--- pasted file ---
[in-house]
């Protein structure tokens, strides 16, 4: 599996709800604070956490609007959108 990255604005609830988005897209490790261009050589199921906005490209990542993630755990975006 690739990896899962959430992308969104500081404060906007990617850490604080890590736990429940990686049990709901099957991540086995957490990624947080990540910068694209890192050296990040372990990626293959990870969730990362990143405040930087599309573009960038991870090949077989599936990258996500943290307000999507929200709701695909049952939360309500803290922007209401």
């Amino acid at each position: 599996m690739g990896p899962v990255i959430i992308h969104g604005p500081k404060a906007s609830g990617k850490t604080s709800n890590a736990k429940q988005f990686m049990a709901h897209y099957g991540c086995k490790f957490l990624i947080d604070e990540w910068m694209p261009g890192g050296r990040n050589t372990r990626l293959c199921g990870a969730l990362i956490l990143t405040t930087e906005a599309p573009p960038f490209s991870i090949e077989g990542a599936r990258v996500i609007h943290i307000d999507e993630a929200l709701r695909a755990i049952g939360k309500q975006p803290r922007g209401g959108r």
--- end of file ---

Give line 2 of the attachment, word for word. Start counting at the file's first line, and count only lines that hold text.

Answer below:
């Protein structure tokens, strides 16, 4: 599996709800604070956490609007959108 990255604005609830988005897209490790261009050589199921906005490209990542993630755990975006 690739990896899962959430992308969104500081404060906007990617850490604080890590736990429940990686049990709901099957991540086995957490990624947080990540910068694209890192050296990040372990990626293959990870969730990362990143405040930087599309573009960038991870090949077989599936990258996500943290307000999507929200709701695909049952939360309500803290922007209401």